If you are a stranger to the latest scandal to rock our little red dot, you must be living under a rock! (Pun intended). But just in case we do indeed have rock dwellers, a feud within the ruling family has spilled into the public domain with public statements and Facebook posts issued by all the major players in this dispute.
I am sure that many Singaporeans have not missed the irony of various members of the Lee clan publicly implying that they feel threatened by the use of state organs to monitor their movements. While the use of state organs to further the ruler’s personal political gain should never be condoned, do they not realise that many Singaporeans have long suspected that state organs have always been used to spy on political opponents to the ruling family?
Don’t get me wrong. I am glad that members of the ruling family have now affirmed the open secret and we can finally acknowledge that this is actually happening. But it just strikes me as a tad odd – were these members of the Lee family that are now accusing the PM not privy to the probability that this modus operandi being used on so many others before them? Is it a case of not caring about the hoi polloi until and unless they are also personally affected?
If the most elite of Singaporeans are feeling the heat, what more of the rest of us mere mortals?
Mr Lee Hsien Yang and his family have the option to leave Singapore. What of people who do not have that luxury?
More importantly, is PM Lee going to sue his siblings for defamation? Many before them have been bankrupted for saying far less! I am not suggesting that they be sued. All I am saying is that it shouldn’t be different rules for different folks because that would be acknowledging that cronyism does exist! Something that is bad for stability and government reputation!
Alternatively, is PM Lee’s government going to offer ratification and a full apology to those who have faced the defamation suit before? If he doesn’t take action against his siblings, he will run the risk of tacitly acknowledging that those before them have been wrongfully penalised. Again, something that affects government standing!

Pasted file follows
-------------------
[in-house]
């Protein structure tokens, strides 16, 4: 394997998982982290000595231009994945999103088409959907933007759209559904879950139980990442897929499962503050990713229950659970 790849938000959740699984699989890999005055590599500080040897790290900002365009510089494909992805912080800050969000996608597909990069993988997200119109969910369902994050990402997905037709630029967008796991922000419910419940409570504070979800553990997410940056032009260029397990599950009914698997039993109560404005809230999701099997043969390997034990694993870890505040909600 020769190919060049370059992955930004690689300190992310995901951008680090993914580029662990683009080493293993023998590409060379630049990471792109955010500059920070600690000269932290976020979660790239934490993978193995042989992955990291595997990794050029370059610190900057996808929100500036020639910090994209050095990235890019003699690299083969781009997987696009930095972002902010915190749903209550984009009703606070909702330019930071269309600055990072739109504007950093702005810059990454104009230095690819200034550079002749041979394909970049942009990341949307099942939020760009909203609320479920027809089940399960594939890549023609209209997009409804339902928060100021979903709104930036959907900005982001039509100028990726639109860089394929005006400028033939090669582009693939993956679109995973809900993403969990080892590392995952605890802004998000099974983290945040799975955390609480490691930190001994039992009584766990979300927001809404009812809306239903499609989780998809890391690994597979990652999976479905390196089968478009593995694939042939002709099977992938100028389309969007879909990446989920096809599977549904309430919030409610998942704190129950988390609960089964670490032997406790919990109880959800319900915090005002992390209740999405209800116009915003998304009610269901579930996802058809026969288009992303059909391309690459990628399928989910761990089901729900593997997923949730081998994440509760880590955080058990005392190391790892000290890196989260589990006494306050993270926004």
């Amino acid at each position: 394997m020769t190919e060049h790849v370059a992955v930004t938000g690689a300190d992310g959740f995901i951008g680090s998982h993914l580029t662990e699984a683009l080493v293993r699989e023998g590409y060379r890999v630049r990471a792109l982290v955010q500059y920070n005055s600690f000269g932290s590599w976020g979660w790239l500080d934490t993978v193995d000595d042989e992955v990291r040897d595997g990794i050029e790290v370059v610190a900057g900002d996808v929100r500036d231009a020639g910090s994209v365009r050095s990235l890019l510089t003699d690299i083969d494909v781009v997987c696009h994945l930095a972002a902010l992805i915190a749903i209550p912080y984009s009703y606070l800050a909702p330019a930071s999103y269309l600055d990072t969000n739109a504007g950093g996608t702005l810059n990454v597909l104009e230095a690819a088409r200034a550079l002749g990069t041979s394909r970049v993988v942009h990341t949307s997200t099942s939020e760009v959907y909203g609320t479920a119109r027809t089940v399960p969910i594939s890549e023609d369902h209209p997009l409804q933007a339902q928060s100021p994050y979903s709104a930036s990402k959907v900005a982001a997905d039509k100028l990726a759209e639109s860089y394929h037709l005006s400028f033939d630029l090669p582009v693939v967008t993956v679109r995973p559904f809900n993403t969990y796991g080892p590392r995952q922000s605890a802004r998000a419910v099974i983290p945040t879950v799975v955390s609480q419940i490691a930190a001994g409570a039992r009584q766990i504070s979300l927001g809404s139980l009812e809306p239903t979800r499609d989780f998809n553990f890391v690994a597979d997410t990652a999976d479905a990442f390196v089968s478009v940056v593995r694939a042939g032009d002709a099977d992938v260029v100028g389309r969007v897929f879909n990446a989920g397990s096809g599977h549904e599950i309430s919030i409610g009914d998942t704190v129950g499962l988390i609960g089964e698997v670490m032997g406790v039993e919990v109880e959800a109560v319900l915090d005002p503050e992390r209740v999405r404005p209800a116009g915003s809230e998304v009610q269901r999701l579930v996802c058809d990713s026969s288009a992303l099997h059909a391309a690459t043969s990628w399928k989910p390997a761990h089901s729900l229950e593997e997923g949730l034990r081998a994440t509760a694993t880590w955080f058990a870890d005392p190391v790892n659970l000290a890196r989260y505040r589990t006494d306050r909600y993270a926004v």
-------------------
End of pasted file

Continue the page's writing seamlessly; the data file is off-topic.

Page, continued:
Most pressingly, gossip fodder aside, these allegations have raised a very serious issue – that of the misuse of state organs. How are we to tackle this? Should we not have an open official inquiry to get to the bottom of this?
Public monies funded by all of our taxes pay for these state organs. We have a right to know how these are spent. Such public monies cannot be used as a politician’s private purse to further his or her own gains. While I am not accusing the government of anything, the only way to move forward credibly is to be transparent about how state monies are used and how state organs are mobilised.
Who has a say on what organs are utilised for what purposes? Should there not be clear procedures for such things? How many ministers need to sign off on a particular matter etc. These are just a few of the questions that need to be asked and discussed. Clearly, the possibility of having only the PM sign off on these things is not feasible if we want to avoid potential abuses.
Apology – The original headline for this article was taken from Felix Cheong. That’s due to a miscommunication with the author as the intended title for the post. We apologise for the non-attribution and misuse of the text.